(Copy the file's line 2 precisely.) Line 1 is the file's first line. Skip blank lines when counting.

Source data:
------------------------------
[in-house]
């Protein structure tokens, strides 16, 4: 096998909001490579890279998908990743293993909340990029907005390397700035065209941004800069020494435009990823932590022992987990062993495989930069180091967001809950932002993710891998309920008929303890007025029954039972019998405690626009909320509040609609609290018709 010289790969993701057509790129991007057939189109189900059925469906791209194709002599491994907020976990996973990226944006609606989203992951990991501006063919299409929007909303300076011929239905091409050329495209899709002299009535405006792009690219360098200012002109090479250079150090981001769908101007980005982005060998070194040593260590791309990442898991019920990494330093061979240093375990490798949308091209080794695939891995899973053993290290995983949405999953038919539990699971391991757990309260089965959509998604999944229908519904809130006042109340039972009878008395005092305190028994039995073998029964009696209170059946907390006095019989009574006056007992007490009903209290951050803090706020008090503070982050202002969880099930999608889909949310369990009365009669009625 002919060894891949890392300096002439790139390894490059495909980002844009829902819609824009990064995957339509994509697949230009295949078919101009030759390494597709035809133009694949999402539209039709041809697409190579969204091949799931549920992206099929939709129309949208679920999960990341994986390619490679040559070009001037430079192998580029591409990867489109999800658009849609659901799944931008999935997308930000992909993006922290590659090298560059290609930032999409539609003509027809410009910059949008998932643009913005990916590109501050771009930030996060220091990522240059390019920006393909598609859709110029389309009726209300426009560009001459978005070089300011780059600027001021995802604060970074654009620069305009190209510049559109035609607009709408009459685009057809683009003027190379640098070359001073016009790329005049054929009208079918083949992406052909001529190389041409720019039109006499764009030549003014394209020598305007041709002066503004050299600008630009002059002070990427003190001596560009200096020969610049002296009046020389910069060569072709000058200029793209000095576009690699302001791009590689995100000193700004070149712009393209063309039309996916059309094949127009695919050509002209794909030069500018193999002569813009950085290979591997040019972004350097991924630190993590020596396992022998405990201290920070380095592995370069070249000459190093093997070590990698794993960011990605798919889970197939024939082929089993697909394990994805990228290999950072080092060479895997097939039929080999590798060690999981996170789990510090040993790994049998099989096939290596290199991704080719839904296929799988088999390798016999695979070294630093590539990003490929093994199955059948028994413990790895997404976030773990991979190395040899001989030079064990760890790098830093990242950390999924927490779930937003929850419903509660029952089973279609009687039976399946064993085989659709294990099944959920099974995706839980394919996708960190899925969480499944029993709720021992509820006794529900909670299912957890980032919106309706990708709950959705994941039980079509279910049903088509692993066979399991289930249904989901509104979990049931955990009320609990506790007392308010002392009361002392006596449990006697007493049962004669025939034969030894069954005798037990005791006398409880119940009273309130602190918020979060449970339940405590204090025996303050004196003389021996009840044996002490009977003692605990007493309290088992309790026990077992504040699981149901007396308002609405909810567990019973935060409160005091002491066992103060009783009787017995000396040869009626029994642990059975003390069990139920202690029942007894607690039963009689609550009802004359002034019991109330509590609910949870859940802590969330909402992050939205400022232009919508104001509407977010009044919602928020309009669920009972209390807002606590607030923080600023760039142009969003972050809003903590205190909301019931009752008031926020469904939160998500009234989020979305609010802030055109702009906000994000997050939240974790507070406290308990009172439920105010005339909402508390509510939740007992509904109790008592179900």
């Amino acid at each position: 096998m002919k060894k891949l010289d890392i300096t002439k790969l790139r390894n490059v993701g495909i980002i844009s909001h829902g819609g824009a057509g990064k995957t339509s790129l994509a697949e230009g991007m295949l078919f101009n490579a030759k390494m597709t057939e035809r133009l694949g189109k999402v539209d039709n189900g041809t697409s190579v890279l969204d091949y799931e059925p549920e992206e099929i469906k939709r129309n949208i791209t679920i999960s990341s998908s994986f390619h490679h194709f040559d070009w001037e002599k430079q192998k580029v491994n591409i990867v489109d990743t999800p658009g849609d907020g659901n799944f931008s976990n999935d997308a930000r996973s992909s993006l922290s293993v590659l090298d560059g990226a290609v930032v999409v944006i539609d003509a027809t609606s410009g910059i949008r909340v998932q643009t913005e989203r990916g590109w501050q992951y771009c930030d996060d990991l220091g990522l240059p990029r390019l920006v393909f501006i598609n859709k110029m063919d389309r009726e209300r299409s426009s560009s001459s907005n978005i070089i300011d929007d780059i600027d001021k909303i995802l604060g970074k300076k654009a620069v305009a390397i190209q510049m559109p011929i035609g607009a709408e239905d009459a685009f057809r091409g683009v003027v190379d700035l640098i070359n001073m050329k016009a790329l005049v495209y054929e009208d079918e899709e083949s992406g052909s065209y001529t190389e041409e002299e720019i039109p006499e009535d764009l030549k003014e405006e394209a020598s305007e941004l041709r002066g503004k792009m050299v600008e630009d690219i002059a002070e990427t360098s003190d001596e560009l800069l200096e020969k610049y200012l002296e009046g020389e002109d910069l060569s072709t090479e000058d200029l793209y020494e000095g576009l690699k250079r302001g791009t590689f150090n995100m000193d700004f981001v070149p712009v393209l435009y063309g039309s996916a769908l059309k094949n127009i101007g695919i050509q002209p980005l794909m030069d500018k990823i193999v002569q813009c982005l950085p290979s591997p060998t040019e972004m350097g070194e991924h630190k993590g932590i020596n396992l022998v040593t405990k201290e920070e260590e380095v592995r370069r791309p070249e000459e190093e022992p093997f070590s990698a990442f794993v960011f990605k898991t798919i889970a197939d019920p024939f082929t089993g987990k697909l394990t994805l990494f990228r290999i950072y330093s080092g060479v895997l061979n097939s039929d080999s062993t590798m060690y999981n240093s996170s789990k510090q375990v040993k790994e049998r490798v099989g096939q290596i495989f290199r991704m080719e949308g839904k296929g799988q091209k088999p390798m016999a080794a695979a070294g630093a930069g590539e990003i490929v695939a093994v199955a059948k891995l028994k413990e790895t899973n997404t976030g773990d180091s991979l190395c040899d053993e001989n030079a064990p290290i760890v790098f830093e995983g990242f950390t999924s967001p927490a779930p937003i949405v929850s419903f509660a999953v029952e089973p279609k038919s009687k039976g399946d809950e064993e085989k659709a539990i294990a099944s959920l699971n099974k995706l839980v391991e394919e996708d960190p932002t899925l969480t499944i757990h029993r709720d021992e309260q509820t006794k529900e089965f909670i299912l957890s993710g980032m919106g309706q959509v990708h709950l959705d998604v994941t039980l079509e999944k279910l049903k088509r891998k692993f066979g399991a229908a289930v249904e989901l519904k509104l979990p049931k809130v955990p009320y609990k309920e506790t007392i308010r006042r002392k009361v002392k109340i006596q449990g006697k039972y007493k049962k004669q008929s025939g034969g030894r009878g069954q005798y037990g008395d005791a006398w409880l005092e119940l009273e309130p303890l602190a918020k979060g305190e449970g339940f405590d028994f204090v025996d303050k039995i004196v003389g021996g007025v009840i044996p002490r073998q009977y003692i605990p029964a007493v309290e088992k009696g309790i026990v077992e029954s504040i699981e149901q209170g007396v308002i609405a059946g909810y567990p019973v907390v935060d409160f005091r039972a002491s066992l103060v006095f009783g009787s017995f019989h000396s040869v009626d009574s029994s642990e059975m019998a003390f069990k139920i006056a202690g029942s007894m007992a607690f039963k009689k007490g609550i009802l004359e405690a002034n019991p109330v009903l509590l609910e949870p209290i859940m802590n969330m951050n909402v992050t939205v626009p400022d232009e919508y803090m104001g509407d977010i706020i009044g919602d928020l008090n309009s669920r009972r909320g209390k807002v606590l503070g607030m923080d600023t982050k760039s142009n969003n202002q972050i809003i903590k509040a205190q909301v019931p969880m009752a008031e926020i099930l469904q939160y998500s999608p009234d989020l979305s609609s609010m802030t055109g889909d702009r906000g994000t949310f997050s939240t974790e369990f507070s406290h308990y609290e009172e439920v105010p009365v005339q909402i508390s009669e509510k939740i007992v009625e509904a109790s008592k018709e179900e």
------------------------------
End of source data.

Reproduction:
């Protein structure tokens, strides 16, 4: 096998909001490579890279998908990743293993909340990029907005390397700035065209941004800069020494435009990823932590022992987990062993495989930069180091967001809950932002993710891998309920008929303890007025029954039972019998405690626009909320509040609609609290018709 010289790969993701057509790129991007057939189109189900059925469906791209194709002599491994907020976990996973990226944006609606989203992951990991501006063919299409929007909303300076011929239905091409050329495209899709002299009535405006792009690219360098200012002109090479250079150090981001769908101007980005982005060998070194040593260590791309990442898991019920990494330093061979240093375990490798949308091209080794695939891995899973053993290290995983949405999953038919539990699971391991757990309260089965959509998604999944229908519904809130006042109340039972009878008395005092305190028994039995073998029964009696209170059946907390006095019989009574006056007992007490009903209290951050803090706020008090503070982050202002969880099930999608889909949310369990009365009669009625 002919060894891949890392300096002439790139390894490059495909980002844009829902819609824009990064995957339509994509697949230009295949078919101009030759390494597709035809133009694949999402539209039709041809697409190579969204091949799931549920992206099929939709129309949208679920999960990341994986390619490679040559070009001037430079192998580029591409990867489109999800658009849609659901799944931008999935997308930000992909993006922290590659090298560059290609930032999409539609003509027809410009910059949008998932643009913005990916590109501050771009930030996060220091990522240059390019920006393909598609859709110029389309009726209300426009560009001459978005070089300011780059600027001021995802604060970074654009620069305009190209510049559109035609607009709408009459685009057809683009003027190379640098070359001073016009790329005049054929009208079918083949992406052909001529190389041409720019039109006499764009030549003014394209020598305007041709002066503004050299600008630009002059002070990427003190001596560009200096020969610049002296009046020389910069060569072709000058200029793209000095576009690699302001791009590689995100000193700004070149712009393209063309039309996916059309094949127009695919050509002209794909030069500018193999002569813009950085290979591997040019972004350097991924630190993590020596396992022998405990201290920070380095592995370069070249000459190093093997070590990698794993960011990605798919889970197939024939082929089993697909394990994805990228290999950072080092060479895997097939039929080999590798060690999981996170789990510090040993790994049998099989096939290596290199991704080719839904296929799988088999390798016999695979070294630093590539990003490929093994199955059948028994413990790895997404976030773990991979190395040899001989030079064990760890790098830093990242950390999924927490779930937003929850419903509660029952089973279609009687039976399946064993085989659709294990099944959920099974995706839980394919996708960190899925969480499944029993709720021992509820006794529900909670299912957890980032919106309706990708709950959705994941039980079509279910049903088509692993066979399991289930249904989901509104979990049931955990009320609990506790007392308010002392009361002392006596449990006697007493049962004669025939034969030894069954005798037990005791006398409880119940009273309130602190918020979060449970339940405590204090025996303050004196003389021996009840044996002490009977003692605990007493309290088992309790026990077992504040699981149901007396308002609405909810567990019973935060409160005091002491066992103060009783009787017995000396040869009626029994642990059975003390069990139920202690029942007894607690039963009689609550009802004359002034019991109330509590609910949870859940802590969330909402992050939205400022232009919508104001509407977010009044919602928020309009669920009972209390807002606590607030923080600023760039142009969003972050809003903590205190909301019931009752008031926020469904939160998500009234989020979305609010802030055109702009906000994000997050939240974790507070406290308990009172439920105010005339909402508390509510939740007992509904109790008592179900």